Scientists writing in the academic journal “Nature” have described a new species of dinosaur. It has been classified as a theropod and a member of the Ceratosauria, however, unlike the vast majority of the Theropoda it had no teeth. The dinosaur has been named Berthasaura leopoldinae and it roamed southern Brazil during the Cretaceous.
This little dinosaur lived in the same oasis environment as the recently described pterosaurs Keresdrakon vilsoni *and Caiuajara dobruskii ** measuring around a metre in length Berthasaura was no giant, but its fossilised remains, which were excavated from an outcrop overlooking a country road (Cruzeiro do Oeste Municipality, Paraná State), represent the most complete non-avian theropod known from the Cretaceous of Brazil.
The discovery of this little dinosaur expands our knowledge of the palaeofauna associated with the Goio Êre Formation and demonstrates that members of the Ceratosauria were capable of evolving different feeding strategies away from meat-eating. Although the research team cannot confirm the diet of Berthasaura they postulate that it could have been herbivorous or perhaps an omnivore.
A Member of the Ceratosauria
The first ceratosaurs (members of the Ceratosauria clade), probably evolved in the Late Triassic. This diverse theropod clade consists of three families. The Ceratosauridae and the Abelisauridae are mostly made up of mid-sized to large carnivores and they contain well-known dinosaurs such as Ceratosaurus (Ceratosauridae) and Carnotaurus, Rugops and Ekrixinatosaurus (abelisaurids). The third dinosaur family within the Ceratosauria are the poorly known Noasauridae. Noasaurids are generally much smaller and lighter. The largest known noasaurid taxon is Elaphrosaurus bambergi from the Late Jurassic of Tanzania, which may have been around six metres long. These theropods seemed to have occupied a variety of specialist niches in dinosaur-dominated ecosystems. For example, Masiakasaurus (M. knopfleri) from the Late Cretaceous of Madagascar had forward projecting teeth in its lower jaw, a possible adaptation to catching fish. In contrast, fossils of Limusaurus (L. inextricabilis) found in Upper Jurassic strata of north-eastern China, show that whilst juveniles had teeth, by the time these gracile theropods reached about three years of age they had lost all their teeth ***. Palaeontologists have postulated that adult Limusaurus were probably herbivorous whilst juveniles were most likely omnivores.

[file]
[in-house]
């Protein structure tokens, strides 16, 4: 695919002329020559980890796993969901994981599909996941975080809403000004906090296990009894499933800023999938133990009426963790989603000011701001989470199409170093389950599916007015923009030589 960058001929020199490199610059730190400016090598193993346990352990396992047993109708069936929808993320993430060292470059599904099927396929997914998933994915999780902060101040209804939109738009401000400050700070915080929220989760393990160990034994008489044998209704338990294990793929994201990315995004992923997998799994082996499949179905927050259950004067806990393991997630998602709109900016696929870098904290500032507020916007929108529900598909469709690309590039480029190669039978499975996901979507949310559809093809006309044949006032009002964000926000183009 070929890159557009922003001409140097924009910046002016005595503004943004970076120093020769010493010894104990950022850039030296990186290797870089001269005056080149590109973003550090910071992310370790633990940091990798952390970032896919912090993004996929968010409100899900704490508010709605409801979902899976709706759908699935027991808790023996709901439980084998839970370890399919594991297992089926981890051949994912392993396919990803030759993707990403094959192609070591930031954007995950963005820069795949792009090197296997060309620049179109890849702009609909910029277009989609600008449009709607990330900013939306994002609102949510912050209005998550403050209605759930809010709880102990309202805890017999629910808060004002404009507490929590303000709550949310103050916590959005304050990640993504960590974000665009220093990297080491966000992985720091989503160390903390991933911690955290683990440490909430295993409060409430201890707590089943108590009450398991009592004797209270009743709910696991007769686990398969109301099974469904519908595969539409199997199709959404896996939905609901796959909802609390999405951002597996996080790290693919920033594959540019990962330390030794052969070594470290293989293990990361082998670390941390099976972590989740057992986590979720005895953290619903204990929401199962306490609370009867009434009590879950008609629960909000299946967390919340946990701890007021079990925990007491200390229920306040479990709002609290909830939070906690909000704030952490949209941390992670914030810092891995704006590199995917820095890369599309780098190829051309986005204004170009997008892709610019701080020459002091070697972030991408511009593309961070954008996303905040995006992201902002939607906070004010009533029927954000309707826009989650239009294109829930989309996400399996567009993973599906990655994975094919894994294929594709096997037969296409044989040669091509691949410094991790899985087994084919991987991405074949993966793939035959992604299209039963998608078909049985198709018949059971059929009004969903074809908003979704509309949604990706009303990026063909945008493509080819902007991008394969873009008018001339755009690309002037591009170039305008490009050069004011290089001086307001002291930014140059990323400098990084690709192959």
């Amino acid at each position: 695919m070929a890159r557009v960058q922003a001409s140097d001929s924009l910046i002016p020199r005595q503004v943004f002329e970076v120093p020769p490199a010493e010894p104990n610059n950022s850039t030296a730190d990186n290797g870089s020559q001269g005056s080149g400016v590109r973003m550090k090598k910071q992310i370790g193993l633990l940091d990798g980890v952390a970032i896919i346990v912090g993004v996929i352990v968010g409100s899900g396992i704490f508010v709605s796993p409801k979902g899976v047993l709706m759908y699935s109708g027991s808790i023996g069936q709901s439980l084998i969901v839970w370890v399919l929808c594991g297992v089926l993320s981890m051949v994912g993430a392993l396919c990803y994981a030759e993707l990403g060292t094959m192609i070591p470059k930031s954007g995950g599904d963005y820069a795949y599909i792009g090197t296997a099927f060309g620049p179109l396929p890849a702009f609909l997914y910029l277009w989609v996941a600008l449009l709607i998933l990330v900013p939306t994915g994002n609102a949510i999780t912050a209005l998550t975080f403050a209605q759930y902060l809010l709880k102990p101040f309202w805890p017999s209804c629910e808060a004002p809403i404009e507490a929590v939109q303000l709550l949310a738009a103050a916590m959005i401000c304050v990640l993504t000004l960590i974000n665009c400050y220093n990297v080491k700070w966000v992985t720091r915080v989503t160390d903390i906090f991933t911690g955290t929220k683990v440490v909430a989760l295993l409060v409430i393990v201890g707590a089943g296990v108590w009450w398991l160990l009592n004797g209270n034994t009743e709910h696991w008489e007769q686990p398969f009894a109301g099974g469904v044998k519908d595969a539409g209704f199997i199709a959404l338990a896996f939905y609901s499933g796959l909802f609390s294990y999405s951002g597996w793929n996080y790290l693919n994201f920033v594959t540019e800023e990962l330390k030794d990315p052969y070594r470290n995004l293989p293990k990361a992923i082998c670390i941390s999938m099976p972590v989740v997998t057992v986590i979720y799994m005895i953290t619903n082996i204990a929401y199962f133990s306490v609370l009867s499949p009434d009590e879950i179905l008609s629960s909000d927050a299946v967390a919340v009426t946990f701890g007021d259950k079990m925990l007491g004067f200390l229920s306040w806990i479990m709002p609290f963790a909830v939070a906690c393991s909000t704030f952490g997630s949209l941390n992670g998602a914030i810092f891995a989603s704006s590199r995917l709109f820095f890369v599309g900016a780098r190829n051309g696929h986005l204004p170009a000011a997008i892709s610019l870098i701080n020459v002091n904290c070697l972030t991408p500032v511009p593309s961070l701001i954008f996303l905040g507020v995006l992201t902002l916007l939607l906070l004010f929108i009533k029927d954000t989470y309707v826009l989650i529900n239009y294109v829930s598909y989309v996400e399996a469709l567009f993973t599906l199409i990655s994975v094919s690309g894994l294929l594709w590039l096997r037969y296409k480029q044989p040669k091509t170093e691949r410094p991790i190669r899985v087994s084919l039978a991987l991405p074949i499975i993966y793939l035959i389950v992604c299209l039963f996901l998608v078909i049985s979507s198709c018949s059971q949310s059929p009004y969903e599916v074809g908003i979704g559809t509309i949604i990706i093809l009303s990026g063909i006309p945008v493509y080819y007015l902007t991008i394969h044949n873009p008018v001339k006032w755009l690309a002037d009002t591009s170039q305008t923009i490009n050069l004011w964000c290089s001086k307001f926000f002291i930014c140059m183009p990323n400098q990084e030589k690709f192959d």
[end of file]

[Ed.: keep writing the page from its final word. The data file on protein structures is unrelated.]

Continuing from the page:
Taking the Feminine Form for Saurus
The genus name honours Bertha Maria Júlia Lutz, who was a leading activist for women’s rights in Brazil, combined with saura, the feminine form of saurus from the Greek for lizard. The species epithet “leopoldinae” honours the first Brazilian empress, Maria Leopoldina who was instrumental in helping Brazil to become independent.
Careful analysis of the fossilised bones indicated that the skeleton represents a juvenile. Skull bones and parts of the spine showed signs of not being fused and therefore, the research team, who were led by Geovane Alves de Souza (Universidade Federal do Rio de Janeiro), concluded that Berthasaura, in contrast to Limusaurus, probably did not have any teeth, even as a young animal.
A Basal Member of the Noasauridae
Taxonomic assessment of Berthasaura amongst the Noasauridae and within the wider Ceratosauria proved challenging for the research team. The lack of comparable noasaurid fossils limited the assessment that could be undertaken and it was difficult to conduct a phylogenetic assessment encompassing the Abelisauridae due to difficulties resolving taxonomic relationships between some poorly known abelisaurids. However, the scientists concluded that Berthasaura most likely represents a late, basal member of the Noasauridae and one that was not closely related to Limusaurus.
To read Everything Dinosaur’s blog post about the discovery of Keresdrakon vilsoni * from 2019: New Brazilian Pterosaur Announced.
To read Everything Dinosaur’s blog post about Caiuajara dobruskii ** from 2014: New Species of Flying Reptile Identified from Pterosaur Graveyard.
Research that suggests Limusaurus lost its teeth as it grew up *** from 2016: Limusaurus – Dinosaur Species Lost its Teeth.
The scientific paper: “The first edentulous ceratosaur from South America” by Geovane Alves de Souza, Marina Bento Soares, Luiz Carlos Weinschütz, Everton Wilner, Ricardo Tadeu Lopes, Olga Maria Oliveira de Araújo and Alexander Wilhelm Armin Kellner published in Nature.